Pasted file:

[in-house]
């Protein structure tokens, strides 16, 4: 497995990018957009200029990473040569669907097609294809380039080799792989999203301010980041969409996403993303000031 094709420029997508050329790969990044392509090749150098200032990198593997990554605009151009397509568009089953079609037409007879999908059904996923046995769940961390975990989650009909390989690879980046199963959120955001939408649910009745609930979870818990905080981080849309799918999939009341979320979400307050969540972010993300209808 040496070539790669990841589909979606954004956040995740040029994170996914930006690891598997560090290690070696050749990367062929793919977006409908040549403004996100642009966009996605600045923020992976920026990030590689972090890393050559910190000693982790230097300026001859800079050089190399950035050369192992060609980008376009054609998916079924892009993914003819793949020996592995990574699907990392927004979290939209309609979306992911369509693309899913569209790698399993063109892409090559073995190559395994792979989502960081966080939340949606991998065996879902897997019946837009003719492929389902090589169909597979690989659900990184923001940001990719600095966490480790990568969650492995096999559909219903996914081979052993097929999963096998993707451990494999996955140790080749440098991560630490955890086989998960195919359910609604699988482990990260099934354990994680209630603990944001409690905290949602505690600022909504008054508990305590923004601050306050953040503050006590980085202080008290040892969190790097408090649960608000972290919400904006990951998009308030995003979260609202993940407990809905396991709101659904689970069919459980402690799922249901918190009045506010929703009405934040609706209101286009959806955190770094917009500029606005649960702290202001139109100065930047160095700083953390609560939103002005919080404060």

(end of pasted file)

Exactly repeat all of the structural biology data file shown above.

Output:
[in-house]
């Protein structure tokens, strides 16, 4: 497995990018957009200029990473040569669907097609294809380039080799792989999203301010980041969409996403993303000031 094709420029997508050329790969990044392509090749150098200032990198593997990554605009151009397509568009089953079609037409007879999908059904996923046995769940961390975990989650009909390989690879980046199963959120955001939408649910009745609930979870818990905080981080849309799918999939009341979320979400307050969540972010993300209808 040496070539790669990841589909979606954004956040995740040029994170996914930006690891598997560090290690070696050749990367062929793919977006409908040549403004996100642009966009996605600045923020992976920026990030590689972090890393050559910190000693982790230097300026001859800079050089190399950035050369192992060609980008376009054609998916079924892009993914003819793949020996592995990574699907990392927004979290939209309609979306992911369509693309899913569209790698399993063109892409090559073995190559395994792979989502960081966080939340949606991998065996879902897997019946837009003719492929389902090589169909597979690989659900990184923001940001990719600095966490480790990568969650492995096999559909219903996914081979052993097929999963096998993707451990494999996955140790080749440098991560630490955890086989998960195919359910609604699988482990990260099934354990994680209630603990944001409690905290949602505690600022909504008054508990305590923004601050306050953040503050006590980085202080008290040892969190790097408090649960608000972290919400904006990951998009308030995003979260609202993940407990809905396991709101659904689970069919459980402690799922249901918190009045506010929703009405934040609706209101286009959806955190770094917009500029606005649960702290202001139109100065930047160095700083953390609560939103002005919080404060």